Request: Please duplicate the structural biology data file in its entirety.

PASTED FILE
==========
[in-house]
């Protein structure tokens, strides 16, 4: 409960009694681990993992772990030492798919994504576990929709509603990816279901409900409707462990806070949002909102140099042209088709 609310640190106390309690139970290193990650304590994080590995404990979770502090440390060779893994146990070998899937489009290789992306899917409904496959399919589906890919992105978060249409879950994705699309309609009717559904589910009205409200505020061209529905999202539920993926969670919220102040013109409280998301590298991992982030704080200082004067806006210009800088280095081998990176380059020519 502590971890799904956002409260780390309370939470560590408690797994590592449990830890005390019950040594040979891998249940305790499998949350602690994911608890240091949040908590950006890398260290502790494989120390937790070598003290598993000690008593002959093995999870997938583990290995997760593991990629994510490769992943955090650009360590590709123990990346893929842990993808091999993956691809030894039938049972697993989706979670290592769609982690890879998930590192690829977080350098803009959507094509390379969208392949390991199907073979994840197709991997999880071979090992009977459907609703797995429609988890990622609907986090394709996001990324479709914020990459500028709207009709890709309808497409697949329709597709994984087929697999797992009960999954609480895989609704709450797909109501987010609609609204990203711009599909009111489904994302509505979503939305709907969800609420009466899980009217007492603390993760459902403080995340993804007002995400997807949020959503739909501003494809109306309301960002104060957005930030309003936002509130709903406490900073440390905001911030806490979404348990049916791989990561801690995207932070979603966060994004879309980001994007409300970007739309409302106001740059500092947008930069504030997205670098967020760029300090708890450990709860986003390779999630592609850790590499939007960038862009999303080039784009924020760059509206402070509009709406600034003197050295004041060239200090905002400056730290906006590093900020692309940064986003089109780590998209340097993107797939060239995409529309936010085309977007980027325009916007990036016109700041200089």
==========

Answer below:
[in-house]
């Protein structure tokens, strides 16, 4: 409960009694681990993992772990030492798919994504576990929709509603990816279901409900409707462990806070949002909102140099042209088709 609310640190106390309690139970290193990650304590994080590995404990979770502090440390060779893994146990070998899937489009290789992306899917409904496959399919589906890919992105978060249409879950994705699309309609009717559904589910009205409200505020061209529905999202539920993926969670919220102040013109409280998301590298991992982030704080200082004067806006210009800088280095081998990176380059020519 502590971890799904956002409260780390309370939470560590408690797994590592449990830890005390019950040594040979891998249940305790499998949350602690994911608890240091949040908590950006890398260290502790494989120390937790070598003290598993000690008593002959093995999870997938583990290995997760593991990629994510490769992943955090650009360590590709123990990346893929842990993808091999993956691809030894039938049972697993989706979670290592769609982690890879998930590192690829977080350098803009959507094509390379969208392949390991199907073979994840197709991997999880071979090992009977459907609703797995429609988890990622609907986090394709996001990324479709914020990459500028709207009709890709309808497409697949329709597709994984087929697999797992009960999954609480895989609704709450797909109501987010609609609204990203711009599909009111489904994302509505979503939305709907969800609420009466899980009217007492603390993760459902403080995340993804007002995400997807949020959503739909501003494809109306309301960002104060957005930030309003936002509130709903406490900073440390905001911030806490979404348990049916791989990561801690995207932070979603966060994004879309980001994007409300970007739309409302106001740059500092947008930069504030997205670098967020760029300090708890450990709860986003390779999630592609850790590499939007960038862009999303080039784009924020760059509206402070509009709406600034003197050295004041060239200090905002400056730290906006590093900020692309940064986003089109780590998209340097993107797939060239995409529309936010085309977007980027325009916007990036016109700041200089």